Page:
Rundles, all cool and white and plate glass, is as graceful and luxurious as ever. If you want a view, book a table in the back room, overlooking the garden. The meal begins with a soup, which may be roasted corn and chipotle, or a puree of fennel. Next comes something like pan-fried Atlantic salmon with globe artichokes and fingerling potatoes in a shellfish bouillon, roasted halibut with quinoa in bouillabaisse or a warm shrimp salad with peanuts, mint, coriander and red-curry vinaigrette. Our favorite sweet this year is goat cheese with roasted beet root.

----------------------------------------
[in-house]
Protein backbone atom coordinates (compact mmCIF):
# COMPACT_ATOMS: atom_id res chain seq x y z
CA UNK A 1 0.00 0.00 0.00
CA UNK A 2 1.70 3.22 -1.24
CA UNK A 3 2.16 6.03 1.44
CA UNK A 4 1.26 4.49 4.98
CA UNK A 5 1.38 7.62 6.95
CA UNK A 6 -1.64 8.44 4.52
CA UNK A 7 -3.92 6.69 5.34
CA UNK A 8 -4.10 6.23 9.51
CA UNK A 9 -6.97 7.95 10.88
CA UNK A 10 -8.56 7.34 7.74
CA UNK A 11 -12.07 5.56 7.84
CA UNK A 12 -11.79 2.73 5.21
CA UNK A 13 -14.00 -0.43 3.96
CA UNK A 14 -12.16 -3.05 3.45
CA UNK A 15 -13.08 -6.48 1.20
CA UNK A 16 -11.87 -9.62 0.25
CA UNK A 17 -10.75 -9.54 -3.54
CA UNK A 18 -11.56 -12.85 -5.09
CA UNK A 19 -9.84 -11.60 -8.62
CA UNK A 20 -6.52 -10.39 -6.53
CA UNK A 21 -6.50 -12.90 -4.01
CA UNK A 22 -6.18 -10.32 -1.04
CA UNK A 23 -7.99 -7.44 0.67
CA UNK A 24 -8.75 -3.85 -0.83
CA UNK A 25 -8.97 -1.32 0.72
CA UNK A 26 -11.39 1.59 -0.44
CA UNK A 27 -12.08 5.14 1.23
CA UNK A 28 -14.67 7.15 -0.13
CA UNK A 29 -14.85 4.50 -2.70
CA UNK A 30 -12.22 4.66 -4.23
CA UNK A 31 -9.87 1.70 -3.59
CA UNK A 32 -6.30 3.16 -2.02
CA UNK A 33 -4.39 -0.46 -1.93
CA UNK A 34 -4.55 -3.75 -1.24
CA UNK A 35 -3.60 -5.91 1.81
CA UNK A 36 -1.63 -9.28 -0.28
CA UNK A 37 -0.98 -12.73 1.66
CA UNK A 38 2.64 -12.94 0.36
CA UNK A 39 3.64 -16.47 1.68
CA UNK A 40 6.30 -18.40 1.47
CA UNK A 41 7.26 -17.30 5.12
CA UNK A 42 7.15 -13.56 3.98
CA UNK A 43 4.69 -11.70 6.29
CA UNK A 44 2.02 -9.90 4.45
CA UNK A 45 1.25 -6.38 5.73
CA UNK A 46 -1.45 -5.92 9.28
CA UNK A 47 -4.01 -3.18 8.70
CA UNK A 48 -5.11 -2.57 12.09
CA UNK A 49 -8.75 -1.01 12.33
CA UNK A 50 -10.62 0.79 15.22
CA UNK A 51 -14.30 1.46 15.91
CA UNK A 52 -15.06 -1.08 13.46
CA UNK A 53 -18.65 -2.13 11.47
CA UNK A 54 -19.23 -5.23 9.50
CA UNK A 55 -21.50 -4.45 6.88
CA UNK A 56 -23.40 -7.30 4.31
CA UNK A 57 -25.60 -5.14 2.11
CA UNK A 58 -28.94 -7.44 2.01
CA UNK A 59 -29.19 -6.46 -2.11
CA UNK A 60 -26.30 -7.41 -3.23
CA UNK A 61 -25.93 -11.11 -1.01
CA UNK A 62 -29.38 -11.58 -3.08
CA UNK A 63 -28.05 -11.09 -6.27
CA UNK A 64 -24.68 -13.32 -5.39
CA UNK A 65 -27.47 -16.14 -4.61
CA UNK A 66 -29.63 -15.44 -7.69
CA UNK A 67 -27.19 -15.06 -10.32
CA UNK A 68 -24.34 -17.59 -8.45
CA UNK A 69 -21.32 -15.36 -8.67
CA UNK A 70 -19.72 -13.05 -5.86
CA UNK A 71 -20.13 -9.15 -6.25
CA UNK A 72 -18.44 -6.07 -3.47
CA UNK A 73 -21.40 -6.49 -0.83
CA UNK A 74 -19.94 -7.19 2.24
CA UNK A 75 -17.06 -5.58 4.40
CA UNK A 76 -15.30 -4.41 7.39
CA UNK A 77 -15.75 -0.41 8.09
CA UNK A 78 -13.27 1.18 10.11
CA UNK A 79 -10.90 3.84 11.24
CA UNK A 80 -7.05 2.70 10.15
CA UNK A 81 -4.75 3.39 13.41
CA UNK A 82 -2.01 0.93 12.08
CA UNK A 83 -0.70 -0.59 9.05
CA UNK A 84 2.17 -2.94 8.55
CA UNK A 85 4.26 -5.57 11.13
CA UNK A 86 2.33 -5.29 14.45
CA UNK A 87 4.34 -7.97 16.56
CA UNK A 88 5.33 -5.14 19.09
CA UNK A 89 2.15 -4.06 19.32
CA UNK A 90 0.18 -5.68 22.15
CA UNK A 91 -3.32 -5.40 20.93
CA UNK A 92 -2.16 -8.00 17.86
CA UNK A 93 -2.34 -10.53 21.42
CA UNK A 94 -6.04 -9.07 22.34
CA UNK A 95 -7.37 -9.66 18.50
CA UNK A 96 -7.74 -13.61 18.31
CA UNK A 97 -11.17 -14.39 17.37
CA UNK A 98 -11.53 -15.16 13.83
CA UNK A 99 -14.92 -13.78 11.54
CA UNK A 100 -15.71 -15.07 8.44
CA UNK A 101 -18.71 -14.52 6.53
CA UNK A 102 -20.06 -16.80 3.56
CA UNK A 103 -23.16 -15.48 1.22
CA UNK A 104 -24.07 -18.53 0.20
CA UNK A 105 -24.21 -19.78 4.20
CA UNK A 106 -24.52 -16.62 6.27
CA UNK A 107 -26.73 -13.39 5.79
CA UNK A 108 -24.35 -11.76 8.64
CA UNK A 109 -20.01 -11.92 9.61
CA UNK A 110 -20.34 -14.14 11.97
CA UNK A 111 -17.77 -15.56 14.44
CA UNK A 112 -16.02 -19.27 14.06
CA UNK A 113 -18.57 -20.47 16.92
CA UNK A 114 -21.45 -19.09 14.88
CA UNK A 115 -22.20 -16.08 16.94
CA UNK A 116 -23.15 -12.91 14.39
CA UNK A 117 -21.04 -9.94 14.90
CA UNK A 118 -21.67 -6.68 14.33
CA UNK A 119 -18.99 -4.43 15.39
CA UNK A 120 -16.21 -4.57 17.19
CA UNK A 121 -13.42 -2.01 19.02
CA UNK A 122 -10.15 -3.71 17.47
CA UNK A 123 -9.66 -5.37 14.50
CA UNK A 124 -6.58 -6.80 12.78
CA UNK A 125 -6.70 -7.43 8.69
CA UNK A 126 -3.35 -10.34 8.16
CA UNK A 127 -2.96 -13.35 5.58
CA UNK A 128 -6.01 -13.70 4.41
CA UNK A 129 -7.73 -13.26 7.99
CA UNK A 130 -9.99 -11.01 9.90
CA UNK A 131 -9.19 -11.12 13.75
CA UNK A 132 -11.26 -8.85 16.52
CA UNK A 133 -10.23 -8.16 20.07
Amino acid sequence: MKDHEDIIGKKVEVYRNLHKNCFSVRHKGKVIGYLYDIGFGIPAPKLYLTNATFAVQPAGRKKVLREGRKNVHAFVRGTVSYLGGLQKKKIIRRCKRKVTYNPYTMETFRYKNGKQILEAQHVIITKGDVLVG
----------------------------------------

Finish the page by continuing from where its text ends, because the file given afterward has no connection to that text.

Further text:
Stratford seemed like a ghost town that warm October night mist drifting across the lake, not a soul to be seen in the parkland around the theatres. Behind its dimly lit water garden, Rundles was almost deserted, a week away from closing for the season. Designed to seem cool and open in the summer, the pale, debonair décor glowed softly after dark. At a distant table, James Morris, the restaurants owner was dining alone with a book. Chef Neil Baxters cooking suits a contemplative mood. Like the music of Bach, its deep energies are contained by balanced precision and an unfaltering finesse. His shepherds pie was a treatment of oxtail, the tender, richly flavored morsels of meat set over a tiny dice of roasted parsnip and celeriac. They bathed in a small pool of thin translucent meat broth incredibly pure and meaty with a dab of mashed potatoes at its heart. On top lay a piece of seared foie gras with just the hint of a coarse salt crust and a nest of tangy fried onion filaments. Lobster was twice blessed, its succulent tail poached and sliced, its claws fried for a second or two in a crisp suggestion of tempura batter. Baxter served them with bite-sized bundles of julienned cucumber, tomato and mango, and peppery baby salad leaves lightly dressed with lemon-grass vinaigrette. Other delights followed, all paired with flawlessly matched wines, until a wee bowl of tropical fruit salad appeared as a pre-dessert to cool and refresh the palate. The Grand Dessert was a collation of perfect miniatures. Paired with cardamom-scented iced milk, apple confit had a sleek, caramelized softness like the stolen top of tarte tatin. A delicate pastry shell was filled with bittersweet, almost liquid Valrhona chocolate the most profoundly chocolate tart Ive ever eaten. Baxter doesnt slut up his textures with masses of butter or reduce his sauces to sticky absurdity. He wont overburden a plate. Lingering late over my coffee in that serenely charming room, I still found time for his dainty petite fours.